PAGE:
She was the sweetheart of the Brill Building, writing confectionary bits of teen angst and l-o-v-e that set the world to singing. But Carole King-with the blond frizzy hair and deep-set eyes, a plain yet bewitching girl who inspired Neil Sadaka to write the No.1 “Oh, Carole”-had greater hopes for her music than to merely offer a series of crepe paper valentines for this week’s crush.
Carole King was a real writer. If what burned in her soul wasn’t appropriate for the girl groups and teen heartthrobs, she could sing her own songs, create something more adult and complicated, reach for deeper emotions and capture what happened.
The result was Tapestry, a front-to-back song cycle recorded without the gloss or revved-up backbeats that marked Top 40 radio of the late ‘60s and early ‘70s. Instead, it was earthy, moody, a bit raw and settled into the wrinkles of desire, doubt and what gets a woman through.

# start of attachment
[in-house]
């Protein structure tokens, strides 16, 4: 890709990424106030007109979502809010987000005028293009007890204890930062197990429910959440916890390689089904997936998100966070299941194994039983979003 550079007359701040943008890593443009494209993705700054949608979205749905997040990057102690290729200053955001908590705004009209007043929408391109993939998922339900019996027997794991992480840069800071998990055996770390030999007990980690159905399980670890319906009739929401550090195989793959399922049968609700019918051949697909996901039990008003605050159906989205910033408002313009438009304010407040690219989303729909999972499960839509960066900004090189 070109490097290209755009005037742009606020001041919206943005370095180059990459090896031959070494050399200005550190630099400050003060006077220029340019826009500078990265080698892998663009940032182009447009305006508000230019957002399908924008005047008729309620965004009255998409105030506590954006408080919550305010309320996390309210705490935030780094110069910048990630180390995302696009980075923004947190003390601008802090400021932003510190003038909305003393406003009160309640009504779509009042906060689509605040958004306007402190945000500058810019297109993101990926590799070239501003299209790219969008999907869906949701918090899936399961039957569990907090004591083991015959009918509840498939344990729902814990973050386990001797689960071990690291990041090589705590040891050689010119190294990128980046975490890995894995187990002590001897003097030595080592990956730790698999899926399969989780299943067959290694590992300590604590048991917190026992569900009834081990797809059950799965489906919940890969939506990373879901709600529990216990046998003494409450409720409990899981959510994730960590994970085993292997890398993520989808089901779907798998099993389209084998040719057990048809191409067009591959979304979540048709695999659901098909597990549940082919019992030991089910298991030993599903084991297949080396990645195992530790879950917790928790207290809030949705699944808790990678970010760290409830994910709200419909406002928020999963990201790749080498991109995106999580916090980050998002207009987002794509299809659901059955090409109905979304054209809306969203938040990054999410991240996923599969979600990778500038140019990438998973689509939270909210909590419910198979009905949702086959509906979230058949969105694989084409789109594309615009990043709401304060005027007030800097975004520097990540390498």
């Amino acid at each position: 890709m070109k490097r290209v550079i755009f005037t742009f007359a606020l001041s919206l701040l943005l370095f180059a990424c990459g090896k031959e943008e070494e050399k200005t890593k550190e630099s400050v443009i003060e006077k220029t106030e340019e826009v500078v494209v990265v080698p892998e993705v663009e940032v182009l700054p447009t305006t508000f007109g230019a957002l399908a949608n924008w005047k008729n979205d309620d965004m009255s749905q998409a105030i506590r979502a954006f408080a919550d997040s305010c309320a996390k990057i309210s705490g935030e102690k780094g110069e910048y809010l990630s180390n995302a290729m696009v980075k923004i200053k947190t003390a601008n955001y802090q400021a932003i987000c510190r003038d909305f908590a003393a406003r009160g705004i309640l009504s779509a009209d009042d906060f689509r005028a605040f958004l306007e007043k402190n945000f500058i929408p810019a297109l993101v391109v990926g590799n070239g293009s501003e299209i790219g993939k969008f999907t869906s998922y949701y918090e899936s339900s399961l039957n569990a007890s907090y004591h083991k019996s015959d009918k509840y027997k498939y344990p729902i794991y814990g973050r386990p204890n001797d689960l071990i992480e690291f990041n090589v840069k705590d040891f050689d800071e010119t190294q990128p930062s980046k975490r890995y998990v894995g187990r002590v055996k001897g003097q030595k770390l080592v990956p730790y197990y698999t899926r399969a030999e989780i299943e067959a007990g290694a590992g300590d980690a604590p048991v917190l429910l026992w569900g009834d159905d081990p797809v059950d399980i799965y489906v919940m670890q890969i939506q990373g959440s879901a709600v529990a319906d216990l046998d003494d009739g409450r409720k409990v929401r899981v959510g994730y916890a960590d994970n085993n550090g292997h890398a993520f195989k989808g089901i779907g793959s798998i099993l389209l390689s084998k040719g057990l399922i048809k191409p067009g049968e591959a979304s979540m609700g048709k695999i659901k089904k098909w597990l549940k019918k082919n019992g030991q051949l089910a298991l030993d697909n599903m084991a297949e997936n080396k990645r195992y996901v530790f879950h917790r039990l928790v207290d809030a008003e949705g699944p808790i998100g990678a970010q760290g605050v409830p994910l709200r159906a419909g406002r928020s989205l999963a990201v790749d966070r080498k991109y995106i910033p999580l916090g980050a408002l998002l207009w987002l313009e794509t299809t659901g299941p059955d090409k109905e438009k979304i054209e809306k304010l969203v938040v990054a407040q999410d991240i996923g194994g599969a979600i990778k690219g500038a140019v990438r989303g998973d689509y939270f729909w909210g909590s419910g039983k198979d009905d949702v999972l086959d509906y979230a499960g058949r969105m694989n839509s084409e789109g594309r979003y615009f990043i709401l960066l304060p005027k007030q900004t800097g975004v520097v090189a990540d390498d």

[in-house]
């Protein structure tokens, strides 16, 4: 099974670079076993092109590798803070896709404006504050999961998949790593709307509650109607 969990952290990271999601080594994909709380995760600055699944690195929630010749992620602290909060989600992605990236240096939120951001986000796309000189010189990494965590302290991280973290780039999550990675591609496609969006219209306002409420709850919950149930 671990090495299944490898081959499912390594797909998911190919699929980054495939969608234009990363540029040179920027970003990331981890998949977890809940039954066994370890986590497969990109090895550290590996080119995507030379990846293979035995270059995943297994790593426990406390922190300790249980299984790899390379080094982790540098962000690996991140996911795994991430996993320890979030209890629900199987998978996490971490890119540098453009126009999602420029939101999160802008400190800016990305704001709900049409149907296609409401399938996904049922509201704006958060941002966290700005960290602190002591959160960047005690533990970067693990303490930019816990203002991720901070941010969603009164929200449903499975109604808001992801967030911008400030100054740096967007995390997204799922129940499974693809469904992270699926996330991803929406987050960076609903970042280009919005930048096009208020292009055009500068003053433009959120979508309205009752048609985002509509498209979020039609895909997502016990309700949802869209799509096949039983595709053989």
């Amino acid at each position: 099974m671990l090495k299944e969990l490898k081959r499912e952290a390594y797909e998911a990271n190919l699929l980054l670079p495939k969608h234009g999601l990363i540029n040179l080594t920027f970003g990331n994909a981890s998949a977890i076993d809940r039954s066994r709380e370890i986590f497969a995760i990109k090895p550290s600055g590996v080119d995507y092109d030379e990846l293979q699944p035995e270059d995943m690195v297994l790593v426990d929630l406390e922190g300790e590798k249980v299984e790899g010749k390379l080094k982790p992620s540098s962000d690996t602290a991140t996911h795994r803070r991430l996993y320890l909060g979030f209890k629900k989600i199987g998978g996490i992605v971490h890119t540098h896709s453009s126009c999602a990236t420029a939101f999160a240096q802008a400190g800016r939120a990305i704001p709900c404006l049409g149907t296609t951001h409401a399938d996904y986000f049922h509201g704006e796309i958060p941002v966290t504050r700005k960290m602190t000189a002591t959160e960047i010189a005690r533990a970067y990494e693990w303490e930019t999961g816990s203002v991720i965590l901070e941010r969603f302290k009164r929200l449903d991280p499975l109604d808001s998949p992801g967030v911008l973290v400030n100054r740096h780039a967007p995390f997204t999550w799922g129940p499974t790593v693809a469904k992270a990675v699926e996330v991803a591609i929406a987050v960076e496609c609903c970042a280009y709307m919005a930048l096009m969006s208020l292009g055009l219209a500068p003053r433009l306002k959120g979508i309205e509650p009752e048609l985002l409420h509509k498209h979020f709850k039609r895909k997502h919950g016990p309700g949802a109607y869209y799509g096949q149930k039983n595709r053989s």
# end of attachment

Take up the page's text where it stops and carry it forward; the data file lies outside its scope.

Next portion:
There is a staccato tug ‘n’ bump to “I Feel The Earth Move” that echoes the climax all women seek, while “You Make Me Feel Like A Natural Woman” has the gospel exhortation of a woman who’s found something to believe in and is going to witness as long as her strength-and lungs-hold out. If the latter doesn’t pack Aretha Franklin’s stone soul punch, she’s still relentless in her witness.
Not that everything is so permeated with sex. The innocent fidelity of “You’ve Got A Friend” warrants a love beyond romance-as “So Far Away” pines for the place and people loved and missed with a haunted ache. For King, songs extended into relationships that were platonic, were introspective, examined dynamics far beyond the conventional boy-girl attraction.
It is those phases that deliver Tapestry from being a mere collection of love songs; and in many ways, pave the way for what the singer/songwriter movement would become-deeply personal, musically organic and looking for order amongst conflicting times, needs and survival in a world quickly evolving.